NBTF Looks for Fruitful Sales in Jerky

Meagan McGinnes

Two years after the co-op behind Welch’s food created fruit-bite brand Nothing But the Fruit (NBTF), the snack label is releasing its second juicy innovation: vegan fruit jerky. The portfolio expansion is part of the co-op’s strategy to show consumers the viability of its harvests goes beyond grapes.

The fruit-forward company announced the new line — made with purees, plant-based protein and inclusions — last month. Fruit Jerky follows NBTF’s line of fruit bites, which are currently sold nationwide in Starbucks and 2,000 retail locations including Target and Meijer.

“We always ask the question, ‘how might we,’” Joe Del Regno, president of NBTF, told NOSH. “And this is a perfect storm of a lot of major trends. You can’t go to a trade show and not stumble across one brand after another of artisanal meat jerky so that is a really hot trend. But then you have the vegan trend, and gluten-free, and plant based protein.”

In stark comparison to most vegan jerky options on the market, Fruit Jerky touts 12-15 grams of plant-based protein per bag and is derived from fruit rather than vegetables. The line also is embracing a “sweet and savory” profile rather than trying to mimic the flavors typically found in meat snacks. NBTF will launch the line early 2018 with three varieties — Salted Watermelon Jalapeno, Concord Strawberry Ginger Coconut and Mango Chili Lime Pepitas — that will retail for between $3.99 to $4.99 per three-ounce package.

NBTF brand manager Erika Jubinville told NOSH that the company will use the launch as a kickoff for an overall rebrand across its family of products, which are sold in over 2,000 of points of sale. The new look, designed by innovation house Seed Strategy, is expected to be deployed across its entire portfolio by March of next year. While NBTF’s old packaging featured a more rustic, craft look, the new packing will sport a vivid, geometric pattern.

The goal, Jubinville told NOSH, is to better stand out on shelves and appeal to a younger, millennial consumer. With the original bite line, the company found that the product initially attracted moms who were looking for a natural, on-the-go snack for their children — and then began sneaking bites from the bag for themselves. Because of this, the company wanted to create a snacking concept with a flavor profile more suited for adults, with bold packaging to match the bold flavors.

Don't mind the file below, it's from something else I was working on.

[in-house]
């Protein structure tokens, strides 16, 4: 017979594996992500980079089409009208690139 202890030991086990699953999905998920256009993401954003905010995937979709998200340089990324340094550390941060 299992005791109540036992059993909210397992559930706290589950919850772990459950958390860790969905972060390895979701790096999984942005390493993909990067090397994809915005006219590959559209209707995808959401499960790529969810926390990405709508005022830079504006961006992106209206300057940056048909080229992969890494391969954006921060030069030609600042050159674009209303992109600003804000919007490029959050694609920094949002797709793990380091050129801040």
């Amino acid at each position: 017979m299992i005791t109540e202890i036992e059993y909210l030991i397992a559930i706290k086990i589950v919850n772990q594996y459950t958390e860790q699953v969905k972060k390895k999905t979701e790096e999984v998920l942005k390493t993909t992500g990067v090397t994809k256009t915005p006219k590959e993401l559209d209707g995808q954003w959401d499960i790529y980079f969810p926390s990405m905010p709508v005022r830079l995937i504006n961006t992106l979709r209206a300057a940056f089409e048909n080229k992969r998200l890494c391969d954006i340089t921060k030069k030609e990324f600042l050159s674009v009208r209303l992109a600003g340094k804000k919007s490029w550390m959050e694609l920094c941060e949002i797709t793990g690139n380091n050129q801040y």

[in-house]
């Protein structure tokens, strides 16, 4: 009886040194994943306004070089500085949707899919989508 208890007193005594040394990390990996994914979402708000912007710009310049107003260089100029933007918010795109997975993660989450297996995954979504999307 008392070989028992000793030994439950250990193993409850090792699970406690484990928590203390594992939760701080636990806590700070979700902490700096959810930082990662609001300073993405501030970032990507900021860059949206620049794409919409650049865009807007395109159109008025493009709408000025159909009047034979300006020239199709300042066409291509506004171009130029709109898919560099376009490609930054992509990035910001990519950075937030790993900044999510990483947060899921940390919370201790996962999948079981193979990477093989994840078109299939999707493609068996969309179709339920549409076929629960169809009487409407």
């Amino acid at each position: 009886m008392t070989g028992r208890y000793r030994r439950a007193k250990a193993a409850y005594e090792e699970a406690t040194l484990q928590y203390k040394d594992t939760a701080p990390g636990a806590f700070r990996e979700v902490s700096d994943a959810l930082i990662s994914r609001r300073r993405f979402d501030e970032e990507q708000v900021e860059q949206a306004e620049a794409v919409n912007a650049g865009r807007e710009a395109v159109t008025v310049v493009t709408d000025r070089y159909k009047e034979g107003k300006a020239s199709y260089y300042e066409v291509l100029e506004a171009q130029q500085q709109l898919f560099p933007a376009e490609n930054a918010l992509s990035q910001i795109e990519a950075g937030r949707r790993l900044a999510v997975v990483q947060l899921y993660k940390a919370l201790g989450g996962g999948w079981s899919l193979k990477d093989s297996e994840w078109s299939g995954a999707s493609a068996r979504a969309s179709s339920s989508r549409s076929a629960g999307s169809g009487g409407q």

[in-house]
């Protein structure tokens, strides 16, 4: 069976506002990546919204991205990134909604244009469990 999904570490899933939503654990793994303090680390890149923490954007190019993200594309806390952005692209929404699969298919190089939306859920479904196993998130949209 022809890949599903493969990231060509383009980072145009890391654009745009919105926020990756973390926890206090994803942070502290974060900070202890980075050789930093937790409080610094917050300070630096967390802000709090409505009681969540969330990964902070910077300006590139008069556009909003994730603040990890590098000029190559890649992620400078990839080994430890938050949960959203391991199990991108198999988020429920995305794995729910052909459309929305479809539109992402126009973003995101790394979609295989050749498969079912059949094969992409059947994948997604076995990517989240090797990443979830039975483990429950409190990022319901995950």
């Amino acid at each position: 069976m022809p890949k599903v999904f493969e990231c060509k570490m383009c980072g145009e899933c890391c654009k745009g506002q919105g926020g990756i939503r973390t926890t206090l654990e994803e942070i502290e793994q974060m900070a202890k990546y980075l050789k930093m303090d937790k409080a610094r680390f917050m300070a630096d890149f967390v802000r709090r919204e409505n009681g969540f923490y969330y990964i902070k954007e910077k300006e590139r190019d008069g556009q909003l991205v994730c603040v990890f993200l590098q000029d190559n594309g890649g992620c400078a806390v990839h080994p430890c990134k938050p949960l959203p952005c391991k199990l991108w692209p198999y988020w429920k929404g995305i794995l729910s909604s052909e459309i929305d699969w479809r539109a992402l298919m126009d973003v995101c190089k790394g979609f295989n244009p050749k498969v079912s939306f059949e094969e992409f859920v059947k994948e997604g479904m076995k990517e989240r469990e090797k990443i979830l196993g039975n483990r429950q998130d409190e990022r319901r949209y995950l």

Once the redesign is complete, Jubinville said the company plans to focus on brand awareness and messaging. In particular, the brand hopes to tell consumers about its unique origin story. NBTF’s founding premise and mission was to elevate and incorporate grapes and fruits grown by the National Grape Co-op, a co-op of 905 small family farmers across the U.S. who grow grapes and other fruit, into healthy snacks.

“Looking for new ways to move the crop other than grape juice, [The co-op] invested in a healthy snack startup, which is NBTF,” Del Regno said. “So we have 905 owners and we exist to find the white space, to bring the goodness of the harvest, and we strive to do it in disruptive new ways and our jerky is an example of that.”

Although the co-op already has a successful brand under Welch’s, the decision was made to create a new brand in order to use a wider variety of the farmers’ harvests in even more innovative and on-trend ways. While the co-op’s mission narrows NBTF’s scope in what they can produce, it also gives the brand a financial cushion. To date, the National Grape Co-op, which includes fruit beverage and food-maker Welch’s, has invested $6 million into the independent company NBTF.

Del Regno refers to the business model as “co-op-onomics.” Although NBTF needs to be successful in order to show proof of concept for the ingredients, it doesn’t need to be a profit center for the co-op. Furthermore, the brand can afford to price their products more competitively than other smaller brands, taking lower gross margins in order to get the products into more retailers. Jubinville said this model gives the company plenty of runway on its innovation pipeline and the ability to take risks with more category pushing products such as Fruit Jerky as long as they champion fruit.

“It allows us to stay focused on a mission and it also allows us to celebrate american farming, which is one of our largest statements on our [jerky] pack: That 100 percent of our profits go back to the growers,” she said. “It’s a focus on supporting that American farming way of life and making sure it stays strong in this country.”

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